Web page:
The medical scene flourished like Old McDonald’s farm, here a quack, there a quack, everywhere a quack quack. Qualified Doctors and Health providers, on the other hand, felt increasingly alienated and persecuted. Incidents of patients and attendants metamorphosing into violent mobs were widely reported. The state and courts weren’t sympathetic either with unheard of compensation being awarded for medical negligence. Legislation to safeguard the interests of patients from ‘real’ doctors and hospitals were dutifully implemented, simultaneously, laws to allow AYUSH doctors practice modern medicine were passed! Hope better sense and trust prevails in the new year.
Elsewhere too, it was an year of contrasts and contradictions. The holy cow was made holier than thou! In what can only be described as an outbreak of mad cow disease, abusing or killing a human became a lesser sin. People grew scared of the sacred cow and its nuisance value. So some were garlanded and worshipped. The ‘not so sacred’ ones continued to roam the streets ravaging garbage dumps and drinking out of drains. A styrofoam cow flying in the Jaipur sky was hurriedly pulled down, putting an end to an artist’s misguided attempt to create awareness about abandoned bovine. Pigs don’t fly, cows shouldn’t either!
While the cow was indisputably declared the mother of all Indians, the question whether Ms Indrani Bora is the mother or sister of murder victim Sheena was debated till the cows came home. The year seemed like a never ending soap opera with a shrieking adolescent media going berserk over one non issue after another. Hope the fourth estate grows up and starts acting responsibly before it is declared irrelevant. Even a mother can’t tolerate teen tantrums forever.
When not dwelling on trivia, we were busy being outraged and offended. A group of moviegoers was heckled and forced to leave because they didn’t stand for the national anthem, ink was thrown for organising a book launch, concerts and cricket matches were cancelled, online porn was censored , Bond girl was toned down as were Angry Indian Goddesses. The popular snack Maggi was banned and fifty million dollar worth of it was burnt in incinerators due to alleged lead contamination. Within months it was back on the rack, in a welcome pack!
The year began with our Prime Minister calling the Master of the universe by his first name and ended with an impromptu gate crashing at a neighbour’s birthday bash. In between were a series of whirlwind tours addressing Non resident Indians across the globe. As he continued to gather frequent flyer miles the native Indian felt neglected. When our interest in his oratory skills waned, the other Modi, the non resident one, supplied much needed spice from UK. We continued to obsess over our neighbours, blaming them for everything which was wrong with our nation. Pakistan tourism was promoted enthusiastically with most arguments ending with a recommendation to visit the country and stay there. After the Delhi debacle came the bashing in Bihar as a result of which Pakistan presumably celebrated Diwali ahead of us. But after a distant hand wave at the UN Peacekeeping summit, the two Premiers merrily celebrated Christmas together. It was perceived as reason to cheer in the new year.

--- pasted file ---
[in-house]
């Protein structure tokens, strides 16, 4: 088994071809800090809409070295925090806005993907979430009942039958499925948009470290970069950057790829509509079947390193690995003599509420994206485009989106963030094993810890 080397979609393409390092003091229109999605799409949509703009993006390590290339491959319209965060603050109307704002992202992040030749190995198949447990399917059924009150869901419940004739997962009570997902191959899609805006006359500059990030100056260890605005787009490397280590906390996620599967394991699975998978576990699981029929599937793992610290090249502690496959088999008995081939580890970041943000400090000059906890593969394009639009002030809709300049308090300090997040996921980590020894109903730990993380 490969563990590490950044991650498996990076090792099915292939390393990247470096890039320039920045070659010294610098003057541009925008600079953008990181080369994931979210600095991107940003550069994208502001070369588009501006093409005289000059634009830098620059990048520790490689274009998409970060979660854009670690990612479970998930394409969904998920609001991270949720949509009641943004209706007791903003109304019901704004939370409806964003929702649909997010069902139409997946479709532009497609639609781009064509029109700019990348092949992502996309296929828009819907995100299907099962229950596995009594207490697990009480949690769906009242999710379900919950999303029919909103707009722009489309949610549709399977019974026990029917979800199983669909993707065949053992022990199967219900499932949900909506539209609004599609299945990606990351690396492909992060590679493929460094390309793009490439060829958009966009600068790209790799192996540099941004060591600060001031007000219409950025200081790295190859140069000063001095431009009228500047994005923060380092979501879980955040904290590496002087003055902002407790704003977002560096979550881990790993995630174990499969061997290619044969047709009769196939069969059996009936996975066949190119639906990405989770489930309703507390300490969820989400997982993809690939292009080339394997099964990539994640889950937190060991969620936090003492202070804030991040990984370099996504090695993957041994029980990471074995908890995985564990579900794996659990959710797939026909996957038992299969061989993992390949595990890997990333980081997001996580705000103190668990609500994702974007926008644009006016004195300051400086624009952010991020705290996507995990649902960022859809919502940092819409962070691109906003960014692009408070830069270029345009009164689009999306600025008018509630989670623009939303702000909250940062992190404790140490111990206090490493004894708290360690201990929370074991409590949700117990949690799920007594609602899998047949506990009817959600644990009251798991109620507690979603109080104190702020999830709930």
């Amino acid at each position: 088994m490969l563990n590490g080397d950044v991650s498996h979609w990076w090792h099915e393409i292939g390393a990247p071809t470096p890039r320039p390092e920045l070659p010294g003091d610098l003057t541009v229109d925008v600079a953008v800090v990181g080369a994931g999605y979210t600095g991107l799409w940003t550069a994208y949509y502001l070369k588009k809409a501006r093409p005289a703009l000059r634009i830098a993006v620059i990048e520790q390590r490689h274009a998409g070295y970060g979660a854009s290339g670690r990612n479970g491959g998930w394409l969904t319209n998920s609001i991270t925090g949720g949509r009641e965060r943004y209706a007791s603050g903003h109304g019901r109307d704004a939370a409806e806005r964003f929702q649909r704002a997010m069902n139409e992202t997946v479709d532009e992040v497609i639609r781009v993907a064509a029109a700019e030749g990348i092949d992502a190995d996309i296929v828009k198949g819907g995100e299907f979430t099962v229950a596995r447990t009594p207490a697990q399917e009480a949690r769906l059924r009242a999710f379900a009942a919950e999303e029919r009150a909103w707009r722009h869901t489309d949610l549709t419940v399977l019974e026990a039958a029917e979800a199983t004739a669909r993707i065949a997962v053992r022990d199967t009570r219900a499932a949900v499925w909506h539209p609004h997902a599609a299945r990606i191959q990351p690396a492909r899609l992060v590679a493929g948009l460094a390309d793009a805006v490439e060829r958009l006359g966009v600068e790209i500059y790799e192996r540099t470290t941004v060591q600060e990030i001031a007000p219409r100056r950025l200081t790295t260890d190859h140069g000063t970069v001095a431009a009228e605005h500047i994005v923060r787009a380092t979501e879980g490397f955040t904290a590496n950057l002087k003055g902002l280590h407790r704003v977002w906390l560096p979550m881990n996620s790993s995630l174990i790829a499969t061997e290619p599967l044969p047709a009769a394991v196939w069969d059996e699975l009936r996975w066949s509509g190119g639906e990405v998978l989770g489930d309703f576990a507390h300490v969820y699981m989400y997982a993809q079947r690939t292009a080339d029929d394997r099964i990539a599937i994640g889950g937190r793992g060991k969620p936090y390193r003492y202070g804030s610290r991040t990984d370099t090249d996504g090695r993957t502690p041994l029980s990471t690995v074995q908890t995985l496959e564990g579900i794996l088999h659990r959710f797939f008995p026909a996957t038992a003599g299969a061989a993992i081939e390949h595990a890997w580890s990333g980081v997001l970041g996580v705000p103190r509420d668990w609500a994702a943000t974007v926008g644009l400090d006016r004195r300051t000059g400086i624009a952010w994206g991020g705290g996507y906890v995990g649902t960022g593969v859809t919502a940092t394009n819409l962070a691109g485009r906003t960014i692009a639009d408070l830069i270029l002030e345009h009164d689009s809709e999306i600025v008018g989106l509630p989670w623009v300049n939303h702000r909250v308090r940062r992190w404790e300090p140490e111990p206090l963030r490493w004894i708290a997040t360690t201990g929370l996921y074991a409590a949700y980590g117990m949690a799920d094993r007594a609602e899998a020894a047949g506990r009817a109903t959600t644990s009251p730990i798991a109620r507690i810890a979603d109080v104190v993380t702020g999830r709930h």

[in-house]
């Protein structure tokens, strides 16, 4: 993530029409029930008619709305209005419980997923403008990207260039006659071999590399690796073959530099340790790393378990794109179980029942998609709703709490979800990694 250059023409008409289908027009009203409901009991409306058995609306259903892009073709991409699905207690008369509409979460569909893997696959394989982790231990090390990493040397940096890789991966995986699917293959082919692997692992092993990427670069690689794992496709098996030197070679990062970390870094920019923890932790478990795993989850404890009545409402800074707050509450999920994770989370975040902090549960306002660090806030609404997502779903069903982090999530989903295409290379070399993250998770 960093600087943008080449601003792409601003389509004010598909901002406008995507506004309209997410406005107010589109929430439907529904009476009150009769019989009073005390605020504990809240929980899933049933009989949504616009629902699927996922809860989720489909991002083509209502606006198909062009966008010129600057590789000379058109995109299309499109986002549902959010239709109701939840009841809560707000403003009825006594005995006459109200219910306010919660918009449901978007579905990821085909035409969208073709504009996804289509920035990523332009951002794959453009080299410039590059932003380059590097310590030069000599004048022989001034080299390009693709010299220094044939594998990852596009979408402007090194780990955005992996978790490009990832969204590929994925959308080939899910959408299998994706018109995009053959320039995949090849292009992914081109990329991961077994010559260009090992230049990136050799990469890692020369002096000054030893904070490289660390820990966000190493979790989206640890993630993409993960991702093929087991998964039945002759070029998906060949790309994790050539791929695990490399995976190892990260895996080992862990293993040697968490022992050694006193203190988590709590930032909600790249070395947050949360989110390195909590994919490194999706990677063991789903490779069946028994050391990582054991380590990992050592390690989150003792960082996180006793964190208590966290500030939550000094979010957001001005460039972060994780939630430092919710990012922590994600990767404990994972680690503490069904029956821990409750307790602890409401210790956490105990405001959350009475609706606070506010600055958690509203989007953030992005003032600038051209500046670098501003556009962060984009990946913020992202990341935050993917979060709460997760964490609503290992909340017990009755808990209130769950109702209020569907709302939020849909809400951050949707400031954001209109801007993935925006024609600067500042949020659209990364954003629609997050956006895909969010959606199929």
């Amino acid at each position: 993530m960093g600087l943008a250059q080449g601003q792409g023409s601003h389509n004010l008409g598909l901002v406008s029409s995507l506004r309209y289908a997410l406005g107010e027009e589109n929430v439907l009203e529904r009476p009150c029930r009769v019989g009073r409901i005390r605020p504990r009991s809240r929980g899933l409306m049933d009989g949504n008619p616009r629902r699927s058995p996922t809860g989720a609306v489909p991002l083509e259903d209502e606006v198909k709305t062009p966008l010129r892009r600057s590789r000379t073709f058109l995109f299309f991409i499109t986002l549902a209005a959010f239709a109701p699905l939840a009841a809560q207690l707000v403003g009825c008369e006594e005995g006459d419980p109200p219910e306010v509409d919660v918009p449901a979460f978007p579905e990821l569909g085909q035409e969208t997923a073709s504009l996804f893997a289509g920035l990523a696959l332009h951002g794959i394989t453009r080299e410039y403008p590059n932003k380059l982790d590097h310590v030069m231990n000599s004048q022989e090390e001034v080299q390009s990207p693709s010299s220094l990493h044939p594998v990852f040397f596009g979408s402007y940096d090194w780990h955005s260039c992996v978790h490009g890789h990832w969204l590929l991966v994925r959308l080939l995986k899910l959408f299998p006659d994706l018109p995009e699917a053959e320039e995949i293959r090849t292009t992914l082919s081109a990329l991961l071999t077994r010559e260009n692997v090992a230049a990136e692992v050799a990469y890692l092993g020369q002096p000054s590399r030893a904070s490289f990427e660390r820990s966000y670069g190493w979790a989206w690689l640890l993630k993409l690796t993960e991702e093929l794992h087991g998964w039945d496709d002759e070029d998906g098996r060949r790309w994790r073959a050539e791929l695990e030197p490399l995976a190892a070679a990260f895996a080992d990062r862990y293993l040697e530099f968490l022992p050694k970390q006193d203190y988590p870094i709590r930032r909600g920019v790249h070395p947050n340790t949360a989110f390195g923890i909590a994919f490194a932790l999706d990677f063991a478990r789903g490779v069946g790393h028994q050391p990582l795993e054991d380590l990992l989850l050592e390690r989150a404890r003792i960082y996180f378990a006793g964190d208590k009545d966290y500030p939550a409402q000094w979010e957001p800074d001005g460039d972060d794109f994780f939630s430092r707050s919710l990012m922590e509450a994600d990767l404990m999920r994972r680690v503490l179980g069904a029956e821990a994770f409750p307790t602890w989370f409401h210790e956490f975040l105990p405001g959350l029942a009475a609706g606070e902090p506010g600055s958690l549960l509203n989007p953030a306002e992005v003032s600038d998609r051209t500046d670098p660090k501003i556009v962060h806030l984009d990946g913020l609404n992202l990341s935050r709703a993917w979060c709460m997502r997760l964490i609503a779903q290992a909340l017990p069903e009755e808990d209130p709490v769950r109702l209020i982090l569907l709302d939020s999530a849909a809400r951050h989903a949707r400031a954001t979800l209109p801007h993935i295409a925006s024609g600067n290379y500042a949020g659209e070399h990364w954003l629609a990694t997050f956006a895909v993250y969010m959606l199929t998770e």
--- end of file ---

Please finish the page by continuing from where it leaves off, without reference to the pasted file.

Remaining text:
Delhi was compared to a gas chamber and some bold steps were proposed to bring down the pollution. As the list of exempted dignitaries continues to grow, the plan seems oddly uneven. Earthquakes in the Hindkush, an unprecedented heatwave followed by floods in Chennai diverted attention from the skirmishes in the parliament to Mother Nature. But not for long, degradation and abuse of natural resources lacks the requisite drama. The political circus aired into our living rooms, showing heated exchanges between our elected representatives are much more engaging. Parliamentary language was redefined with parents admonishing their children for using it.
Despite their superpowers, Godmen continued to be exposed in scams and scandals. The garishly dressed Radhe Ma and Dera Sacha Sauda chief vied for our attention. The lady in red was carried around in her devotees arms, the Messenger of God in their hearts as followers thronged cinema halls to watch him mouth cheesy dialogues and perform logic defying stunts. The year brought a mixed bag for the Khans. One was exonerated of all wrongdoing, the other was penalised for airing random thoughts, and the third was trolled for voicing his wife’s fears. The ‘ intellectuals’ made more news for returning awards than when they had first received them. Many in the public got to know of the honour bestowed on some writers decades after the state had recognised them. It proved a win win situation even though some called them losers.
In her less than three minutes as Miss Universe, she waved, blew kisses, waved her little flag and waved some more. All the while looking a bit bewildered why the camera didn’t move away. Given the circumstances all three beauty queens ( the past, present and transient!) conducted themselves with utmost dignity. Ms Philippines displayed restrained jubilation and Ms Columbia wasn’t overtly despondent as her confused predecessor ceremoniously uncrowned her and placed the tiara on the right head. Had politicians been involved the organisers would still be dealing with stay orders. In what will go down as the shortest reign of a beauty queen Ms Ariadna managed to teach the world the art of losing with grace.
We worried more about interpreting the past than working for our future. No one was above ridicule and derision, Nehru or Patel, Akbar or Ambedkar. We debated culturalization of politics and religious stances, defined morality and righteousness and found little time to ponder on our own misery caused by rising prices, pollution and lawlessness. Meanwhile, I took to reading pulses, I can no longer afford to eat them!
(published in the Sunday Tribune as part of my column on 3/1/2016)